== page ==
Pea market downFarmers in the Red River Valley had gotten used to a 3-inch rain every second year, and another 10-bushel pea crop. Once soybeans became a viable alternative pulse, peas quickly went by the wayside — an unlamented loss.
By: John Duvenaud, Agweek
WINNIPEG, Manitoba — Farmers in the Red River Valley had gotten used to a 3-inch rain every second year, and another 10-bushel pea crop. Once soybeans became a viable alternative pulse, peas quickly went by the wayside — an unlamented loss.
Farmers further west have those excess water issues this year with the peas. Heavy rains through much of Saskatchewan have already damaged probably 10 percent of the pea crop — perhaps as high as 20 percent in the wettest areas. These plants may not be dead but they have been set back. And some of the plants are dead. Other pea plants will take over some of the potential yield, but production potential has been lost.
The mix on the 3.37 million acres of peas in Western Canada is probably 20 to 25 percent green and 75 to 80 percent yellow. The 2013 American crop of 850,000 acres will typically have a higher proportion of greens.
Most of the Canadian new crop greens have already been contracted at about $12.50 per bushel. Yellow new crop bids never got much above $8 and fewer are pre-priced.
Canary still flat
Canary prices are reacting, mildly, to the low acreage numbers reported the week ending Jun 28 by Statistics Canada. They had Saskatchewan plantings down 45 percent, from 300,000 acres in 2012 to 165,000 acres this year. On June 27, the best price you could probably find was 26 ½ to 27 cents per pound, freight on board but on July 2, 27 ½ was out there.
The big jump in American proso millet plantings will go some way to replacing the canary not planted in Canada, but there are still going to be some canary users forced to find a substitute.
Not many farmers are actively looking to sell canary these days, beyond those clearing bin space.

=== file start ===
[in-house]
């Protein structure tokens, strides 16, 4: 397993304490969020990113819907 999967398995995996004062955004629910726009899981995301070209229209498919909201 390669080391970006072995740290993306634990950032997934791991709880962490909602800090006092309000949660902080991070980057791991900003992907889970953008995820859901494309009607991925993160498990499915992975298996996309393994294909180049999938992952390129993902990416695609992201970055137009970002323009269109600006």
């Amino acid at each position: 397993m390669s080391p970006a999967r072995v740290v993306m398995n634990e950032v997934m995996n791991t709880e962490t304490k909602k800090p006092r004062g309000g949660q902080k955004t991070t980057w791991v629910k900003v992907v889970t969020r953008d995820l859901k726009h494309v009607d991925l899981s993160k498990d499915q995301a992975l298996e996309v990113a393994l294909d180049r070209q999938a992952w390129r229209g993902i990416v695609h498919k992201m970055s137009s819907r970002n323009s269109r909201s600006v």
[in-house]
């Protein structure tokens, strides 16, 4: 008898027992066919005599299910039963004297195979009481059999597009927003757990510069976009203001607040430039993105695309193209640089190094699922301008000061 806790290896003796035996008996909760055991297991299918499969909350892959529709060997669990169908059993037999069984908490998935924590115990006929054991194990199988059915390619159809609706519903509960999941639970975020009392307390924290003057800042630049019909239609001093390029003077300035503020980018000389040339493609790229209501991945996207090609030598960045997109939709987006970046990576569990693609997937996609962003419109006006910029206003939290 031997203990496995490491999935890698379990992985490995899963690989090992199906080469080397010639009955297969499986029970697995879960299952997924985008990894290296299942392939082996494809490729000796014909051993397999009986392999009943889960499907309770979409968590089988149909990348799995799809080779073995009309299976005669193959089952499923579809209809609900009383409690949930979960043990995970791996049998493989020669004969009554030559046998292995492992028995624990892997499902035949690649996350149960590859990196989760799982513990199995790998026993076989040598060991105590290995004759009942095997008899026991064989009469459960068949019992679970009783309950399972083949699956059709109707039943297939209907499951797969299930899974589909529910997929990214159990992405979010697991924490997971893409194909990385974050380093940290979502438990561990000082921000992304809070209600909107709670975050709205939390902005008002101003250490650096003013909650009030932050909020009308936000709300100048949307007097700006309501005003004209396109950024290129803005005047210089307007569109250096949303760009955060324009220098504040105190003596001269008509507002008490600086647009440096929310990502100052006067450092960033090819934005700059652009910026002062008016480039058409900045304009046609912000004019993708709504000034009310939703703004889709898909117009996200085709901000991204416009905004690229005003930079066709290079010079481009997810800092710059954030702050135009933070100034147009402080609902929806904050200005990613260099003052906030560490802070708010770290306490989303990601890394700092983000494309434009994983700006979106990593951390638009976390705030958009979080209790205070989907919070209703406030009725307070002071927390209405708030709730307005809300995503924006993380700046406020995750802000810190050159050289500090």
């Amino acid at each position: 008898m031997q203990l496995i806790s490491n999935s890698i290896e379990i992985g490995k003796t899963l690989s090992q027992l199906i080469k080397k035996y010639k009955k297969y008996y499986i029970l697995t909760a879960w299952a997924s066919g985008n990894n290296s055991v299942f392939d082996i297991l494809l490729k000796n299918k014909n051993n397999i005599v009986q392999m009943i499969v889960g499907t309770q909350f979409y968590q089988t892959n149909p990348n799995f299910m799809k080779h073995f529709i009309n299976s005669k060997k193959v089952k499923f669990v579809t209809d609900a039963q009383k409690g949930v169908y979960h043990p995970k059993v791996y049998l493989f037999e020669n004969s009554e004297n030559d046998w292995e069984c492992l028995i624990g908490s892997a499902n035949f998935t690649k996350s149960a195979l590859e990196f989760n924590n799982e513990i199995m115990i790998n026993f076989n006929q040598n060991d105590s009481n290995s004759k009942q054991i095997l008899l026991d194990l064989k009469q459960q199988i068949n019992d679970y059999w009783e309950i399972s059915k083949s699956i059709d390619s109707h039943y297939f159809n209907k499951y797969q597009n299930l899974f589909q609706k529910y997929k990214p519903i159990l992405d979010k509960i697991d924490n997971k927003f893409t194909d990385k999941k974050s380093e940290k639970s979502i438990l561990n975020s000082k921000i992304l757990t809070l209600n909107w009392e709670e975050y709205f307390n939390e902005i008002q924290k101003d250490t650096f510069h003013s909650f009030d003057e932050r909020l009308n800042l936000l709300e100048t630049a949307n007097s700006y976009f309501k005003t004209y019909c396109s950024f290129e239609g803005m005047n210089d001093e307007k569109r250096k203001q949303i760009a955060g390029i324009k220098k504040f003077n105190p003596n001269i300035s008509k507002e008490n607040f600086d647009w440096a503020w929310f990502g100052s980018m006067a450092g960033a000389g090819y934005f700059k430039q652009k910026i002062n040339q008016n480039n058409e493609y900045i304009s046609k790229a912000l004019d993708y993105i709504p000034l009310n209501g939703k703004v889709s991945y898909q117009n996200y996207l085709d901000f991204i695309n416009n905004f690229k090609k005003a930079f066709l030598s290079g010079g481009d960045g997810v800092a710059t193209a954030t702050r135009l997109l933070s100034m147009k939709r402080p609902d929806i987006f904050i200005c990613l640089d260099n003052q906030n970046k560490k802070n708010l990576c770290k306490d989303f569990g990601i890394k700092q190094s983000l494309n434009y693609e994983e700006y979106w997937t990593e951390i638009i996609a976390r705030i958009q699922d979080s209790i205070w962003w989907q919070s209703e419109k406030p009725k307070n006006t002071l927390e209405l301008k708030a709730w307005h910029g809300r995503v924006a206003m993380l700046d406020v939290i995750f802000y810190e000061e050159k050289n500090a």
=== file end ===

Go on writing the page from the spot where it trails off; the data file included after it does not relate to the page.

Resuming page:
Caution on oats
Oat prices continue well above their average of the past several years and are probably still the highest you have ever seen. Users are still active buyers and, of course, they have to be because none has enough storage to be out of the market for any length of time. But Saskatchewan bids are showing signs of a triple top. The bull market is decelerating.
Prices are rolling over. Manitoba and Saskatchewan cash prices normally lead Chicago Board of Trade futures, and those futures are falling.
Plantings are higher in both Canada and the U.S. Oat seasonals turn down in July and August.
Larger canola and soybean acres
Statistics Canada has canola acres at 19.7 million, which is up from the April estimate of 19.1 million, but down from the 2012 acres of 21.5 million.
Given the current crop conditions, we estimate production at 14.2 million metric tons, compared with 14.6 million last year. The canola crop is moving into the critical flowering stage, and yield will be determined in the next month. While canola fundamentals will remain tight for 2013 and 2014, remember that canola is part of a larger oilseed complex.
Canola has a sharp inverse between old and new crop prices, encouraging you not to hold old crop stocks into the new crop year.
The U.S. Department of Agriculture estimated soybean acres at 77.7 million, up from the March survey of 77.1 million and up from the 2012 acreage of 77.2 million.
The soybean complex is bearish from current levels with larger new crop stocks overhanging the old crop market.
Weaker canola crush margins for new crop will continue to weigh on the market moving forward.
Larger corn acres
USDA estimated U.S. corn acres at 97.4 million, which was higher than the March intentions of 97.3 million and 2012 plantings of 97.2 million. Given the current crop ratings, the corn market will function to encourage demand in the 2013 to ’14 crop year. This will set the price floor for all coarse grains and wheat.
Statistics Canada estimated wheat acres at 19.1 million, up from 2012’s 16.9 million. USDA estimated spring wheat area at 12.3 million, which is basically the same as last year. U.S. hard and soft red winter wheat production was slightly higher than we expected as harvest progresses.
Cash barley prices in Southern Alberta dropped to $278 delivered Lethbridge last week, down $20 per metric ton from the May highs. Feedlots have a larger portion of their July demand covered and farmers continue to liquidate remaining on-farm stocks, given the large inverse between old and new crop prices.
New crop corn has potential to trade down to $4 per bushel during harvest.
No. 1 Canadian western red spring wheat has potential to dip down to $6 to $6.50 during the fall. Basis levels for milling wheat usually make seasonal lows in summer and early fall. Barley in Lethbridge could trade down to $3.75 in September.
Editor's Note: Duvenaud is the publisher of the Wild Oats Grain Market Advisory. For a sample issue, call 1-800-567-5671, e-mail firstname.lastname@example.org or visit http://canadagrain.com.